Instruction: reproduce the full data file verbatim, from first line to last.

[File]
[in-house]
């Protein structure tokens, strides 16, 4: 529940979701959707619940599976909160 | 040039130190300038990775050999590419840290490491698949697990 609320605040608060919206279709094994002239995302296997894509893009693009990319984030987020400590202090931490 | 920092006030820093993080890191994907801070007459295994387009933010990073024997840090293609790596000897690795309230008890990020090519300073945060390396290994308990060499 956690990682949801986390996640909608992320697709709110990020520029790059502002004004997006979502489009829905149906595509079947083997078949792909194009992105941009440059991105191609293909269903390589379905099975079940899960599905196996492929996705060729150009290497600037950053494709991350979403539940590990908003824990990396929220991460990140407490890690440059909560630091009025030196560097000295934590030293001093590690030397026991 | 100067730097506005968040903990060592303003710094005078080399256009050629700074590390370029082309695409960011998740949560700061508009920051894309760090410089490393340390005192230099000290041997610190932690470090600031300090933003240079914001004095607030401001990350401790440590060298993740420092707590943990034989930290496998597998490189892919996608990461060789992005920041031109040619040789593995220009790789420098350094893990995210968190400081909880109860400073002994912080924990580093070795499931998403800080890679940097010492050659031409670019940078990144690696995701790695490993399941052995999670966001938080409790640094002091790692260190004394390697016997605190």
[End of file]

[in-house]
């Protein structure tokens, strides 16, 4: 529940979701959707619940599976909160 | 040039130190300038990775050999590419840290490491698949697990 609320605040608060919206279709094994002239995302296997894509893009693009990319984030987020400590202090931490 | 920092006030820093993080890191994907801070007459295994387009933010990073024997840090293609790596000897690795309230008890990020090519300073945060390396290994308990060499 956690990682949801986390996640909608992320697709709110990020520029790059502002004004997006979502489009829905149906595509079947083997078949792909194009992105941009440059991105191609293909269903390589379905099975079940899960599905196996492929996705060729150009290497600037950053494709991350979403539940590990908003824990990396929220991460990140407490890690440059909560630091009025030196560097000295934590030293001093590690030397026991 | 100067730097506005968040903990060592303003710094005078080399256009050629700074590390370029082309695409960011998740949560700061508009920051894309760090410089490393340390005192230099000290041997610190932690470090600031300090933003240079914001004095607030401001990350401790440590060298993740420092707590943990034989930290496998597998490189892919996608990461060789992005920041031109040619040789593995220009790789420098350094893990995210968190400081909880109860400073002994912080924990580093070795499931998403800080890679940097010492050659031409670019940078990144690696995701790695490993399941052995999670966001938080409790640094002091790692260190004394390697016997605190």